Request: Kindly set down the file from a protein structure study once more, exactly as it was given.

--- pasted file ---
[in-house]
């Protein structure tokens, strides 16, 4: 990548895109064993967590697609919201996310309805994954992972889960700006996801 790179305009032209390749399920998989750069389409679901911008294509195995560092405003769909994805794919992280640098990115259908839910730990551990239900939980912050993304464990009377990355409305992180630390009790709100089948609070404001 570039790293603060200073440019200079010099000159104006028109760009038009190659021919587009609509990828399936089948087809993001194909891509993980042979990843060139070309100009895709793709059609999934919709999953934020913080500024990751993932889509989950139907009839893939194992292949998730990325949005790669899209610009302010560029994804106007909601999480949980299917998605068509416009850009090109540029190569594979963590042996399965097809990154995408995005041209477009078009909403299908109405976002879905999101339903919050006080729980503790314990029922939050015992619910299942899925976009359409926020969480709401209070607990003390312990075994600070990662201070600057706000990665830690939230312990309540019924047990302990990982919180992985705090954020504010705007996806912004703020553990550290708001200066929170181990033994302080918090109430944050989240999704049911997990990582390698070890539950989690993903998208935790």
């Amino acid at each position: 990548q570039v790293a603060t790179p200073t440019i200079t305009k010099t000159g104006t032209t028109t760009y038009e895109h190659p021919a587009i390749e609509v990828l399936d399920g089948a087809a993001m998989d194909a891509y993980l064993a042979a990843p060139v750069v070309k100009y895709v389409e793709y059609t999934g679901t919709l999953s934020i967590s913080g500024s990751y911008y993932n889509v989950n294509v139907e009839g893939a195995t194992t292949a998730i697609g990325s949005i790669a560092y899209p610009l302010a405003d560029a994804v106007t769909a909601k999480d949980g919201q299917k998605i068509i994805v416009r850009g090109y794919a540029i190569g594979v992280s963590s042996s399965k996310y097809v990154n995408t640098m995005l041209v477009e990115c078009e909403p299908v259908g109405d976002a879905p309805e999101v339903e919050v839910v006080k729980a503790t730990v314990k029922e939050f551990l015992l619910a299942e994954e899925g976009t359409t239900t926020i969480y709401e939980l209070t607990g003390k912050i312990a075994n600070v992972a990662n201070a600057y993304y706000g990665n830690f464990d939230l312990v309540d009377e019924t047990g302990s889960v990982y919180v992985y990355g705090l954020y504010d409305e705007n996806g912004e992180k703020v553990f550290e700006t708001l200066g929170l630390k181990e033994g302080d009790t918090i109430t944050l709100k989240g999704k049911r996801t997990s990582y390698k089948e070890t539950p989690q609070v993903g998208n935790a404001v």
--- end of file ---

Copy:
[in-house]
């Protein structure tokens, strides 16, 4: 990548895109064993967590697609919201996310309805994954992972889960700006996801 790179305009032209390749399920998989750069389409679901911008294509195995560092405003769909994805794919992280640098990115259908839910730990551990239900939980912050993304464990009377990355409305992180630390009790709100089948609070404001 570039790293603060200073440019200079010099000159104006028109760009038009190659021919587009609509990828399936089948087809993001194909891509993980042979990843060139070309100009895709793709059609999934919709999953934020913080500024990751993932889509989950139907009839893939194992292949998730990325949005790669899209610009302010560029994804106007909601999480949980299917998605068509416009850009090109540029190569594979963590042996399965097809990154995408995005041209477009078009909403299908109405976002879905999101339903919050006080729980503790314990029922939050015992619910299942899925976009359409926020969480709401209070607990003390312990075994600070990662201070600057706000990665830690939230312990309540019924047990302990990982919180992985705090954020504010705007996806912004703020553990550290708001200066929170181990033994302080918090109430944050989240999704049911997990990582390698070890539950989690993903998208935790």
């Amino acid at each position: 990548q570039v790293a603060t790179p200073t440019i200079t305009k010099t000159g104006t032209t028109t760009y038009e895109h190659p021919a587009i390749e609509v990828l399936d399920g089948a087809a993001m998989d194909a891509y993980l064993a042979a990843p060139v750069v070309k100009y895709v389409e793709y059609t999934g679901t919709l999953s934020i967590s913080g500024s990751y911008y993932n889509v989950n294509v139907e009839g893939a195995t194992t292949a998730i697609g990325s949005i790669a560092y899209p610009l302010a405003d560029a994804v106007t769909a909601k999480d949980g919201q299917k998605i068509i994805v416009r850009g090109y794919a540029i190569g594979v992280s963590s042996s399965k996310y097809v990154n995408t640098m995005l041209v477009e990115c078009e909403p299908v259908g109405d976002a879905p309805e999101v339903e919050v839910v006080k729980a503790t730990v314990k029922e939050f551990l015992l619910a299942e994954e899925g976009t359409t239900t926020i969480y709401e939980l209070t607990g003390k912050i312990a075994n600070v992972a990662n201070a600057y993304y706000g990665n830690f464990d939230l312990v309540d009377e019924t047990g302990s889960v990982y919180v992985y990355g705090l954020y504010d409305e705007n996806g912004e992180k703020v553990f550290e700006t708001l200066g929170l630390k181990e033994g302080d009790t918090i109430t944050l709100k989240g999704k049911r996801t997990s990582y390698k089948e070890t539950p989690q609070v993903g998208n935790a404001v």